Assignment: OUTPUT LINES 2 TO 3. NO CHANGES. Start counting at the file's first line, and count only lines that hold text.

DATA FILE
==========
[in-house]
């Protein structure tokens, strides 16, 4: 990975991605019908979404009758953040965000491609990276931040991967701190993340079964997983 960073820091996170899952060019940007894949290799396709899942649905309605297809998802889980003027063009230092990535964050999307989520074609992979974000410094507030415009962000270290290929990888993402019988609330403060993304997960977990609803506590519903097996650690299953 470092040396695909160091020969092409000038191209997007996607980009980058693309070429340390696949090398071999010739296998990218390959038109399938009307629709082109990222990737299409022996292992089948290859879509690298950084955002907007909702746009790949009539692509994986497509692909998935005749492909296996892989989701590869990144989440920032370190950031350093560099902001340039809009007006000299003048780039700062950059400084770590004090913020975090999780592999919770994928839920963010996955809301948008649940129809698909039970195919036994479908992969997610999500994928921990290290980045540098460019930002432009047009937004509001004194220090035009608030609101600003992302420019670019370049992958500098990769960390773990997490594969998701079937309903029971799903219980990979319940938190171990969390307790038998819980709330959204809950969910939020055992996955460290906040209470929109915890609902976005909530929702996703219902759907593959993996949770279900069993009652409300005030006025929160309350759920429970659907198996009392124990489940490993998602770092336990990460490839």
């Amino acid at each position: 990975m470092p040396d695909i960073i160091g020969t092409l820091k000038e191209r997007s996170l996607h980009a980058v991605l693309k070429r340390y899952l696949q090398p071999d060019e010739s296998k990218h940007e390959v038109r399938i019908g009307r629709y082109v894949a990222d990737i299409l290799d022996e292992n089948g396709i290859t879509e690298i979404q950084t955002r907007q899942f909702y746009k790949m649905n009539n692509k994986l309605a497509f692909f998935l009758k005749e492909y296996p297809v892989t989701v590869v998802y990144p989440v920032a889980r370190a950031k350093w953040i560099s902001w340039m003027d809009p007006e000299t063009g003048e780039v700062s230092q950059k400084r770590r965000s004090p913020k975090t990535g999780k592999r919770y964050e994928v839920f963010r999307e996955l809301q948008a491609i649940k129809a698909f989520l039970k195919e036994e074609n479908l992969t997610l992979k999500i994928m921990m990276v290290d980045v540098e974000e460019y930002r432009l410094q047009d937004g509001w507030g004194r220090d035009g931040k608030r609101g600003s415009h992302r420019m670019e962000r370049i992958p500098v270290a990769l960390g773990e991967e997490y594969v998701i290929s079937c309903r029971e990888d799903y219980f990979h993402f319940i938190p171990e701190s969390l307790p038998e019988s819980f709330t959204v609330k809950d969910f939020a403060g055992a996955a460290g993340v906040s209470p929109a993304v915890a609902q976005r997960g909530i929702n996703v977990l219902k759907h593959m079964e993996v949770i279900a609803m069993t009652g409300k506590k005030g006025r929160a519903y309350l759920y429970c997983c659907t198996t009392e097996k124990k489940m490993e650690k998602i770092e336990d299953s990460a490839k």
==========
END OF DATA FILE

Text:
């Protein structure tokens, strides 16, 4: 990975991605019908979404009758953040965000491609990276931040991967701190993340079964997983 960073820091996170899952060019940007894949290799396709899942649905309605297809998802889980003027063009230092990535964050999307989520074609992979974000410094507030415009962000270290290929990888993402019988609330403060993304997960977990609803506590519903097996650690299953 470092040396695909160091020969092409000038191209997007996607980009980058693309070429340390696949090398071999010739296998990218390959038109399938009307629709082109990222990737299409022996292992089948290859879509690298950084955002907007909702746009790949009539692509994986497509692909998935005749492909296996892989989701590869990144989440920032370190950031350093560099902001340039809009007006000299003048780039700062950059400084770590004090913020975090999780592999919770994928839920963010996955809301948008649940129809698909039970195919036994479908992969997610999500994928921990290290980045540098460019930002432009047009937004509001004194220090035009608030609101600003992302420019670019370049992958500098990769960390773990997490594969998701079937309903029971799903219980990979319940938190171990969390307790038998819980709330959204809950969910939020055992996955460290906040209470929109915890609902976005909530929702996703219902759907593959993996949770279900069993009652409300005030006025929160309350759920429970659907198996009392124990489940490993998602770092336990990460490839």
């Amino acid at each position: 990975m470092p040396d695909i960073i160091g020969t092409l820091k000038e191209r997007s996170l996607h980009a980058v991605l693309k070429r340390y899952l696949q090398p071999d060019e010739s296998k990218h940007e390959v038109r399938i019908g009307r629709y082109v894949a990222d990737i299409l290799d022996e292992n089948g396709i290859t879509e690298i979404q950084t955002r907007q899942f909702y746009k790949m649905n009539n692509k994986l309605a497509f692909f998935l009758k005749e492909y296996p297809v892989t989701v590869v998802y990144p989440v920032a889980r370190a950031k350093w953040i560099s902001w340039m003027d809009p007006e000299t063009g003048e780039v700062s230092q950059k400084r770590r965000s004090p913020k975090t990535g999780k592999r919770y964050e994928v839920f963010r999307e996955l809301q948008a491609i649940k129809a698909f989520l039970k195919e036994e074609n479908l992969t997610l992979k999500i994928m921990m990276v290290d980045v540098e974000e460019y930002r432009l410094q047009d937004g509001w507030g004194r220090d035009g931040k608030r609101g600003s415009h992302r420019m670019e962000r370049i992958p500098v270290a990769l960390g773990e991967e997490y594969v998701i290929s079937c309903r029971e990888d799903y219980f990979h993402f319940i938190p171990e701190s969390l307790p038998e019988s819980f709330t959204v609330k809950d969910f939020a403060g055992a996955a460290g993340v906040s209470p929109a993304v915890a609902q976005r997960g909530i929702n996703v977990l219902k759907h593959m079964e993996v949770i279900a609803m069993t009652g409300k506590k005030g006025r929160a519903y309350l759920y429970c997983c659907t198996t009392e097996k124990k489940m490993e650690k998602i770092e336990d299953s990460a490839k």